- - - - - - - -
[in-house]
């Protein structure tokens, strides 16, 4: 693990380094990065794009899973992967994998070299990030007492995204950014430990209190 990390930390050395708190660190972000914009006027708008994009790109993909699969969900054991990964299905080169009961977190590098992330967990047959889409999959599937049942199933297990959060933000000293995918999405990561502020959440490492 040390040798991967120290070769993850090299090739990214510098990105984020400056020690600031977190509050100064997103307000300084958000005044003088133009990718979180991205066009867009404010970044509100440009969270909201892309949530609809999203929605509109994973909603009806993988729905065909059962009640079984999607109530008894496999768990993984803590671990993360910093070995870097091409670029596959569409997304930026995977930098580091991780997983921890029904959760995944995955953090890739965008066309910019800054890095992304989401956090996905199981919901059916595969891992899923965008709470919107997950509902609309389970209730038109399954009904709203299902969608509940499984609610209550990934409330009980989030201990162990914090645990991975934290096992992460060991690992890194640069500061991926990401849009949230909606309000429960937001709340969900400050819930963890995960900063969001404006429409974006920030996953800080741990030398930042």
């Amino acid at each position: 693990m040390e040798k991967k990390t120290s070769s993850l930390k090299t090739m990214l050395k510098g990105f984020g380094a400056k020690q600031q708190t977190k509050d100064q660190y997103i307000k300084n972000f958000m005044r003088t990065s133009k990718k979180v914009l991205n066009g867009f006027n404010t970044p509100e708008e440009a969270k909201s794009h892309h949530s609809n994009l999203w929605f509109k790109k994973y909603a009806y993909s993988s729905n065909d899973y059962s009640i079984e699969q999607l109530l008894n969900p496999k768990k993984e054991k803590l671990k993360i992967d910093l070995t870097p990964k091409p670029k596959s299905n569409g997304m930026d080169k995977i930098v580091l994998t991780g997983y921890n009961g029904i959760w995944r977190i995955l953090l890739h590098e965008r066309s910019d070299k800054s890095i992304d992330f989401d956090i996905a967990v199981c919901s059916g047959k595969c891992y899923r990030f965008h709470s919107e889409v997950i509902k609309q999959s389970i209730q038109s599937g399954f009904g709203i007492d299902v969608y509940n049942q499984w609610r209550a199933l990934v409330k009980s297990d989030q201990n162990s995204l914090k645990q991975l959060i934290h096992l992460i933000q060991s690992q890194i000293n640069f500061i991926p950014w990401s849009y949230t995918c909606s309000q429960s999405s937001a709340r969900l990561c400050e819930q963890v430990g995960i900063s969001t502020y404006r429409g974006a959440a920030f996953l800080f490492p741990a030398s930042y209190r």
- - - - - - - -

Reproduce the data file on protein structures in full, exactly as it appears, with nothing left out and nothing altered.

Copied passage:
[in-house]
């Protein structure tokens, strides 16, 4: 693990380094990065794009899973992967994998070299990030007492995204950014430990209190 990390930390050395708190660190972000914009006027708008994009790109993909699969969900054991990964299905080169009961977190590098992330967990047959889409999959599937049942199933297990959060933000000293995918999405990561502020959440490492 040390040798991967120290070769993850090299090739990214510098990105984020400056020690600031977190509050100064997103307000300084958000005044003088133009990718979180991205066009867009404010970044509100440009969270909201892309949530609809999203929605509109994973909603009806993988729905065909059962009640079984999607109530008894496999768990993984803590671990993360910093070995870097091409670029596959569409997304930026995977930098580091991780997983921890029904959760995944995955953090890739965008066309910019800054890095992304989401956090996905199981919901059916595969891992899923965008709470919107997950509902609309389970209730038109399954009904709203299902969608509940499984609610209550990934409330009980989030201990162990914090645990991975934290096992992460060991690992890194640069500061991926990401849009949230909606309000429960937001709340969900400050819930963890995960900063969001404006429409974006920030996953800080741990030398930042």
């Amino acid at each position: 693990m040390e040798k991967k990390t120290s070769s993850l930390k090299t090739m990214l050395k510098g990105f984020g380094a400056k020690q600031q708190t977190k509050d100064q660190y997103i307000k300084n972000f958000m005044r003088t990065s133009k990718k979180v914009l991205n066009g867009f006027n404010t970044p509100e708008e440009a969270k909201s794009h892309h949530s609809n994009l999203w929605f509109k790109k994973y909603a009806y993909s993988s729905n065909d899973y059962s009640i079984e699969q999607l109530l008894n969900p496999k768990k993984e054991k803590l671990k993360i992967d910093l070995t870097p990964k091409p670029k596959s299905n569409g997304m930026d080169k995977i930098v580091l994998t991780g997983y921890n009961g029904i959760w995944r977190i995955l953090l890739h590098e965008r066309s910019d070299k800054s890095i992304d992330f989401d956090i996905a967990v199981c919901s059916g047959k595969c891992y899923r990030f965008h709470s919107e889409v997950i509902k609309q999959s389970i209730q038109s599937g399954f009904g709203i007492d299902v969608y509940n049942q499984w609610r209550a199933l990934v409330k009980s297990d989030q201990n162990s995204l914090k645990q991975l959060i934290h096992l992460i933000q060991s690992q890194i000293n640069f500061i991926p950014w990401s849009y949230t995918c909606s309000q429960s999405s937001a709340r969900l990561c400050e819930q963890v430990g995960i900063s969001t502020y404006r429409g974006a959440a920030f996953l800080f490492p741990a030398s930042y209190r």